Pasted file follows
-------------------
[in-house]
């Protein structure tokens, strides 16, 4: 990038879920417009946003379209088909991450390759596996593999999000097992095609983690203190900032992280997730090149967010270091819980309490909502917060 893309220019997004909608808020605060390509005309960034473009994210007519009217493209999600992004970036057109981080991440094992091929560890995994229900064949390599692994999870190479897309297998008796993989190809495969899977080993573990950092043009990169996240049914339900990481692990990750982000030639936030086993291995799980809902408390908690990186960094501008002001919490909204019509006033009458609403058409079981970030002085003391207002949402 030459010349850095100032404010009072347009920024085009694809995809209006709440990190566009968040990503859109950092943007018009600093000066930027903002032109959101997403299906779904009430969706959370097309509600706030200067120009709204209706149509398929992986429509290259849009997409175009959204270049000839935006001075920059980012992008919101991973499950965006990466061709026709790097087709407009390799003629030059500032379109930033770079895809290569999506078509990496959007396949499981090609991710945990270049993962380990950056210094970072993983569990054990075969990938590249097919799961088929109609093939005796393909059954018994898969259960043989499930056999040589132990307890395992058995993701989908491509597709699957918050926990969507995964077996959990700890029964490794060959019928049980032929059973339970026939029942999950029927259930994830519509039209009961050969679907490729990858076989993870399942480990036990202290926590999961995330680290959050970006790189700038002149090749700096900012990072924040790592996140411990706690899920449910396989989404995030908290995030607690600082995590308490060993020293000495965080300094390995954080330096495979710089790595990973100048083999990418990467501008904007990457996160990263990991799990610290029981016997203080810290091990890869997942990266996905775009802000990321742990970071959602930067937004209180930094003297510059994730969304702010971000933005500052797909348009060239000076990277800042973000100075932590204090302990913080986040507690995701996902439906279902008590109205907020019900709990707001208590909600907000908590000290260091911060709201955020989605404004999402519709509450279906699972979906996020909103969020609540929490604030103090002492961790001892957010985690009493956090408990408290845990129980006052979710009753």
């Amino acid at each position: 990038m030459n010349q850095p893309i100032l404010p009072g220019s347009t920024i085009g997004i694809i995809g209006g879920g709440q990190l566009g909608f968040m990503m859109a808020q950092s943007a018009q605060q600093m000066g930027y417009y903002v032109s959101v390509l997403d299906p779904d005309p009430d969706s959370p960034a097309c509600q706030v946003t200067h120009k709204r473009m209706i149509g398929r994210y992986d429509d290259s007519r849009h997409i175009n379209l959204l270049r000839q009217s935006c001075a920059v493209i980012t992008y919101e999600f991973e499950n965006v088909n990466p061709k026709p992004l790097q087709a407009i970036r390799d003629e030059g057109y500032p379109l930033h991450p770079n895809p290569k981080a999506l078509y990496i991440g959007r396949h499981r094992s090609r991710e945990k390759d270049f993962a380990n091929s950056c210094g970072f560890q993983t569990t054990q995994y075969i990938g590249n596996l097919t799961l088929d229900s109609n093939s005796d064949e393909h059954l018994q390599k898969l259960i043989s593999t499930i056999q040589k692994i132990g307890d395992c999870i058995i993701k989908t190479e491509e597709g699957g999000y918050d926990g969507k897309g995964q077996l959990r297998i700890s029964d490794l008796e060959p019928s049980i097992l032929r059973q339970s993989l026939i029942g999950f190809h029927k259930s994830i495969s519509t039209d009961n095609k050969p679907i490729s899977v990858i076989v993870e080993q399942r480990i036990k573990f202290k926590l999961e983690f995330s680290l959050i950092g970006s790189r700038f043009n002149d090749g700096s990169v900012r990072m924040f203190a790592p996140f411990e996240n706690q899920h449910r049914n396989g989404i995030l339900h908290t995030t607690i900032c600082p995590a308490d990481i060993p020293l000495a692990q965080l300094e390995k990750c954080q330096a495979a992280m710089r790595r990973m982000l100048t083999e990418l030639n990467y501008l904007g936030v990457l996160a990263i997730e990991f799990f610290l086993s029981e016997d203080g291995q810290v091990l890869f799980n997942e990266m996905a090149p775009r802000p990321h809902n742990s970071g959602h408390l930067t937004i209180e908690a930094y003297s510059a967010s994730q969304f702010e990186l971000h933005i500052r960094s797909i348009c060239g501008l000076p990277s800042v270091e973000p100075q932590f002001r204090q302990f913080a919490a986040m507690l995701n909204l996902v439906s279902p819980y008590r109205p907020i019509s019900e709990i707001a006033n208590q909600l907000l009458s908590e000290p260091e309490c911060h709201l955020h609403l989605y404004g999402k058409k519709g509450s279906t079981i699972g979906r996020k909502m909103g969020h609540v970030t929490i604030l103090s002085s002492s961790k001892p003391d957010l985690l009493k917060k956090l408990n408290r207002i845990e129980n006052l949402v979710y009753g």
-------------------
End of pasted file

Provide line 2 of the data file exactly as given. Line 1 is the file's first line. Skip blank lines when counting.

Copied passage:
């Protein structure tokens, strides 16, 4: 990038879920417009946003379209088909991450390759596996593999999000097992095609983690203190900032992280997730090149967010270091819980309490909502917060 893309220019997004909608808020605060390509005309960034473009994210007519009217493209999600992004970036057109981080991440094992091929560890995994229900064949390599692994999870190479897309297998008796993989190809495969899977080993573990950092043009990169996240049914339900990481692990990750982000030639936030086993291995799980809902408390908690990186960094501008002001919490909204019509006033009458609403058409079981970030002085003391207002949402 030459010349850095100032404010009072347009920024085009694809995809209006709440990190566009968040990503859109950092943007018009600093000066930027903002032109959101997403299906779904009430969706959370097309509600706030200067120009709204209706149509398929992986429509290259849009997409175009959204270049000839935006001075920059980012992008919101991973499950965006990466061709026709790097087709407009390799003629030059500032379109930033770079895809290569999506078509990496959007396949499981090609991710945990270049993962380990950056210094970072993983569990054990075969990938590249097919799961088929109609093939005796393909059954018994898969259960043989499930056999040589132990307890395992058995993701989908491509597709699957918050926990969507995964077996959990700890029964490794060959019928049980032929059973339970026939029942999950029927259930994830519509039209009961050969679907490729990858076989993870399942480990036990202290926590999961995330680290959050970006790189700038002149090749700096900012990072924040790592996140411990706690899920449910396989989404995030908290995030607690600082995590308490060993020293000495965080300094390995954080330096495979710089790595990973100048083999990418990467501008904007990457996160990263990991799990610290029981016997203080810290091990890869997942990266996905775009802000990321742990970071959602930067937004209180930094003297510059994730969304702010971000933005500052797909348009060239000076990277800042973000100075932590204090302990913080986040507690995701996902439906279902008590109205907020019900709990707001208590909600907000908590000290260091911060709201955020989605404004999402519709509450279906699972979906996020909103969020609540929490604030103090002492961790001892957010985690009493956090408990408290845990129980006052979710009753």